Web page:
Zhou J, Liu R, Luo C, et al.
MiR-20a inhibits cutaneous squamous cell carcinoma metastasis and proliferation by directly targeting LIMK1.
Cancer Biol Ther. 2014; 15(10):1340-9 [PubMed] Article available free on PMC after 01/10/2015 Related Publications
BACKGROUND: MicroRNA-20a (miR-20a) plays a key role in tumorigenesis and progression. But its function is reverse in different kinds of malignant tumor, and its role and mechanism in cutaneous squamous cell carcinoma (CSCC) remains unclear.
OBJECT: To determine the miR-20a's roles in CSCC and confirm whether LIMK1 is a direct target gene of miR-20a.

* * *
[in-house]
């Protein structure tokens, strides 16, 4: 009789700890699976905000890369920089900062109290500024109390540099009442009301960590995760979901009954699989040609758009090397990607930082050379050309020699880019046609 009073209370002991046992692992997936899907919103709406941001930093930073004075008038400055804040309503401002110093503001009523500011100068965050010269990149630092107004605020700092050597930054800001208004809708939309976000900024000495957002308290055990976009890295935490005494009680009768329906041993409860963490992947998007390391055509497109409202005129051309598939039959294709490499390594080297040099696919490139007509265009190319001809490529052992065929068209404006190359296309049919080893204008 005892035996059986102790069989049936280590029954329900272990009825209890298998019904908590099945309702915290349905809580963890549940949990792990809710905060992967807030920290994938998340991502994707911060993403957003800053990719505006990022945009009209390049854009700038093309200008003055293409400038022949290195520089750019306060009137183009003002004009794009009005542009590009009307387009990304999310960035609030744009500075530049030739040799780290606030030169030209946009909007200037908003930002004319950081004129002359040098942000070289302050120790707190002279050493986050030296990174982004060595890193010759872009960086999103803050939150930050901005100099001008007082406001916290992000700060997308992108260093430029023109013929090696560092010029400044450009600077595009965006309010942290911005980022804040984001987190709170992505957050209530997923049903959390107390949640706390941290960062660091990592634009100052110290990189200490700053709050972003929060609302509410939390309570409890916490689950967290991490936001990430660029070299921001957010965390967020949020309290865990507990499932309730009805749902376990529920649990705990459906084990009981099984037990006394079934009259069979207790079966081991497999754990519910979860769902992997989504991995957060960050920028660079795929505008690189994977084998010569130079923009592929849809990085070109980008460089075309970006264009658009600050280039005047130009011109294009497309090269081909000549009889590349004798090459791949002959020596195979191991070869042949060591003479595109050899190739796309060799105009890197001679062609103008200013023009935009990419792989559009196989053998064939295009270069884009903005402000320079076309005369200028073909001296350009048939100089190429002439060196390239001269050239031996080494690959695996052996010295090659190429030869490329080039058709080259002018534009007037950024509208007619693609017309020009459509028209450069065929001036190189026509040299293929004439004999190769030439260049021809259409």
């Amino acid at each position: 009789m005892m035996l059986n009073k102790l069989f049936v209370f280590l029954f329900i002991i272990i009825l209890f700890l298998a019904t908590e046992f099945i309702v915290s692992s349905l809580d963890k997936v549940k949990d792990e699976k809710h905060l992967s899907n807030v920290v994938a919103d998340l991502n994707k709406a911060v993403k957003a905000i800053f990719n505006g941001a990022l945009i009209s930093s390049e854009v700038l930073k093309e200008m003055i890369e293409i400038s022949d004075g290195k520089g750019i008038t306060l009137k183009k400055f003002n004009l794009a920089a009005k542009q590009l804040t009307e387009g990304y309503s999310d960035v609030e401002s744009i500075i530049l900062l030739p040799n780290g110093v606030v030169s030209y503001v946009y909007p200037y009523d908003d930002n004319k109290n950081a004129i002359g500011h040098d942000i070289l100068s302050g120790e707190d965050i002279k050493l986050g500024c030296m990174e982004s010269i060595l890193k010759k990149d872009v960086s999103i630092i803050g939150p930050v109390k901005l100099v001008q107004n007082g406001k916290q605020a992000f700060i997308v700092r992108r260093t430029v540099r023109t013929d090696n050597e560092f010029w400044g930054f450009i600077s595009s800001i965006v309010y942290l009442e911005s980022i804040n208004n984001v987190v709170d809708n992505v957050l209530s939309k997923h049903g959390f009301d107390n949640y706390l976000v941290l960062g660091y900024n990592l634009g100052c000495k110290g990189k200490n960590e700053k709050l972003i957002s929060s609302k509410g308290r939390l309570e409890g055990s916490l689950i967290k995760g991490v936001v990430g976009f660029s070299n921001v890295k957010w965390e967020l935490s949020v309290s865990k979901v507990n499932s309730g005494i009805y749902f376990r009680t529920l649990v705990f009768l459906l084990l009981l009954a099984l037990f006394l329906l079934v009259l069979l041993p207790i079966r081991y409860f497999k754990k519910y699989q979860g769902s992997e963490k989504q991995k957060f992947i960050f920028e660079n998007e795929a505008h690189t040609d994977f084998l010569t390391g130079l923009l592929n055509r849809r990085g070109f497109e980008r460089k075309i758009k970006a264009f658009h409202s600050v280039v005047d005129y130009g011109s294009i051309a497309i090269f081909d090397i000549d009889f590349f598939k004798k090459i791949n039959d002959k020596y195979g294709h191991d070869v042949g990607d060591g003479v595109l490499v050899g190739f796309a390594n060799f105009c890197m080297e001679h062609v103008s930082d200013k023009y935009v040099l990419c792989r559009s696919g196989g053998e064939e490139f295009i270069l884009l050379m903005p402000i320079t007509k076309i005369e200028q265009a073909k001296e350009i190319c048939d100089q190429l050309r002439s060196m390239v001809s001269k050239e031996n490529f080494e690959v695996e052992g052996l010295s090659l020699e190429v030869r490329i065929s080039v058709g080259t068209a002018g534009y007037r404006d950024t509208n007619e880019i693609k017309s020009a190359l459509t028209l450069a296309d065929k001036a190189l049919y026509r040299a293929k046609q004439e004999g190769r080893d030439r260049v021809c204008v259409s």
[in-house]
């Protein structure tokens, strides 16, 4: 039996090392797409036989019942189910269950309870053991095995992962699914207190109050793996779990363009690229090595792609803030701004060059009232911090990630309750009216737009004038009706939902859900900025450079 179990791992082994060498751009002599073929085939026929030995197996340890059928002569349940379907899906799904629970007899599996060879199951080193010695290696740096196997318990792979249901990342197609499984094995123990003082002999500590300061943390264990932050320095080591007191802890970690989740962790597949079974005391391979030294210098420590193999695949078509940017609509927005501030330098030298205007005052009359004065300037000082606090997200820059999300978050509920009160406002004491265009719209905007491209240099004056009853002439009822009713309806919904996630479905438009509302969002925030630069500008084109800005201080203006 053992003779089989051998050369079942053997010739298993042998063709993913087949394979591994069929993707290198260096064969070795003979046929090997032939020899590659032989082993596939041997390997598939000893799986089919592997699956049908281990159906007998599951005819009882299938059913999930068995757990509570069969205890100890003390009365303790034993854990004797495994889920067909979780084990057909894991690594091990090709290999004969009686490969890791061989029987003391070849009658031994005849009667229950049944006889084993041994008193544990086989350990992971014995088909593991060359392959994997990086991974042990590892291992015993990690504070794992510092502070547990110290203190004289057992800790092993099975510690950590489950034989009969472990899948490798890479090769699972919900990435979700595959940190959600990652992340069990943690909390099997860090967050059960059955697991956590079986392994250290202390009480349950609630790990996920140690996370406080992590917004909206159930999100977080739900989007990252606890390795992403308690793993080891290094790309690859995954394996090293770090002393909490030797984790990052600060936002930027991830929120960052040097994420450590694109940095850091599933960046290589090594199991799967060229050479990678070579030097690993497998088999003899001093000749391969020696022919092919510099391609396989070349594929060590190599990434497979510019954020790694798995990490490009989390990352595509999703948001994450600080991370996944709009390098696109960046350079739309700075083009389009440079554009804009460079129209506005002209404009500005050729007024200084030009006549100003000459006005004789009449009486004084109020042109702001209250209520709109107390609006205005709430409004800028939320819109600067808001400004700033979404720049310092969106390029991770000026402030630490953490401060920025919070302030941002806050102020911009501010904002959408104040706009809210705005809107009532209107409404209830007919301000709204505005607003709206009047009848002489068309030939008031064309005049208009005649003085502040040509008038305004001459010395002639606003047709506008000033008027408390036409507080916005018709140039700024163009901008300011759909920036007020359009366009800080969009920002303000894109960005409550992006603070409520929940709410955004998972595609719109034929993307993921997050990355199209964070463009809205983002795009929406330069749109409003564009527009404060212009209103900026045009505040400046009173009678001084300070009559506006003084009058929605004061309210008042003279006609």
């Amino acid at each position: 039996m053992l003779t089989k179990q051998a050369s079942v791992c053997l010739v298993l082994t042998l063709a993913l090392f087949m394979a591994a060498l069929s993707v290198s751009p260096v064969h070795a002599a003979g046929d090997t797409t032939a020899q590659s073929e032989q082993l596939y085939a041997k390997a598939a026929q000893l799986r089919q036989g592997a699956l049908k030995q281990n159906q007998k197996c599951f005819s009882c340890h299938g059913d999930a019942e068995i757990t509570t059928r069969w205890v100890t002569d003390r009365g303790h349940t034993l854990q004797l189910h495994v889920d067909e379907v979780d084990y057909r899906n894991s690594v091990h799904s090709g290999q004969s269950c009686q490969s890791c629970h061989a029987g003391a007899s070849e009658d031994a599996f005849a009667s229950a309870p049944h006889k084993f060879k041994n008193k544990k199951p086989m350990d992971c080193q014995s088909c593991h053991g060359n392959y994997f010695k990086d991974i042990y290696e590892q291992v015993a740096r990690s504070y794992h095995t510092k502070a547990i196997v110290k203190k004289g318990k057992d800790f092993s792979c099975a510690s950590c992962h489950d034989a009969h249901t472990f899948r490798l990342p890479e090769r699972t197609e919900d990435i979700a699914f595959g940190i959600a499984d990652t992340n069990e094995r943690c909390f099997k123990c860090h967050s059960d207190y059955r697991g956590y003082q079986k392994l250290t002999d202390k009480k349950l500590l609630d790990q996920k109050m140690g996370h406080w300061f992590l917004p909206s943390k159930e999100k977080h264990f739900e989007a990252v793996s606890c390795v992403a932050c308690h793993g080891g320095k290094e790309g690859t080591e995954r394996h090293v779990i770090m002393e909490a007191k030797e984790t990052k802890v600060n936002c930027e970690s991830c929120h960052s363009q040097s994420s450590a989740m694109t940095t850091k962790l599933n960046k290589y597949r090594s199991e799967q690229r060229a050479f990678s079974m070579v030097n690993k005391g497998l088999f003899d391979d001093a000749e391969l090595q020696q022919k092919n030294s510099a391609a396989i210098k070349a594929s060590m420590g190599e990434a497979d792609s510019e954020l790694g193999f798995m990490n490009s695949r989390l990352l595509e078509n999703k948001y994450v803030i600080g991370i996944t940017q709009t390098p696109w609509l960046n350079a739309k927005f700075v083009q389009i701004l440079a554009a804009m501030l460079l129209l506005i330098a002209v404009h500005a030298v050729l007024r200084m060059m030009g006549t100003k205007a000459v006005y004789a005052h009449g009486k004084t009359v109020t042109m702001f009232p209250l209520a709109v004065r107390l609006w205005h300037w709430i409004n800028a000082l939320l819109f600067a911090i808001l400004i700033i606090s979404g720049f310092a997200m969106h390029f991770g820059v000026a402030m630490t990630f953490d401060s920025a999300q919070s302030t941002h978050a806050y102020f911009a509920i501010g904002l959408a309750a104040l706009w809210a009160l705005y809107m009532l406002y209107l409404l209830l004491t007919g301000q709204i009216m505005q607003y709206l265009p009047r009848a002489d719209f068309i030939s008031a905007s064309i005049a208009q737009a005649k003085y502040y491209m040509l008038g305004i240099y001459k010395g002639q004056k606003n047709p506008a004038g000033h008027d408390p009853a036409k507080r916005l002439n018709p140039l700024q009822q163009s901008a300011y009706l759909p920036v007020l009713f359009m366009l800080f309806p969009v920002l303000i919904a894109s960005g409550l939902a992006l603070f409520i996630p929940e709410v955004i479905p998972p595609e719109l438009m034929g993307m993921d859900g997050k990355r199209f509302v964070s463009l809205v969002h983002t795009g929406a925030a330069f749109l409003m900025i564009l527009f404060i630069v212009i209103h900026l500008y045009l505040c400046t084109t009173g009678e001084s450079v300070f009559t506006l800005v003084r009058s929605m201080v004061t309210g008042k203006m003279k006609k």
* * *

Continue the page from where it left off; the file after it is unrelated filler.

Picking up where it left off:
METHODS: First miR-20a and LIMK1 expression levels were detected in six pairs of CSCC tissues and corresponding normal skin by qRT-PCR. Then MTT assays and colony formation assays were performed to evaluate the impact of miR-20a on cell proliferation. In addition, scratch migration assays and transwell invasion assays were performed to check miR-20a's effect on cell metastasis. Since LIMK1 (LIM kinase-1) was predicted as a target gene of miR-20a, the changes of LIMK1 protein and mRNA were measured by western blot and qRT-RCR methods after miR-20a overexpression. Moreover the dual reporter gene assay was performed to confirm whether LIMK1 is a direct target gene of miR-20a. Finally LIMK1 mRNA and miR-20a in other 30 cases of CSCC pathological specimens were determined and a correlation analysis was evaluated.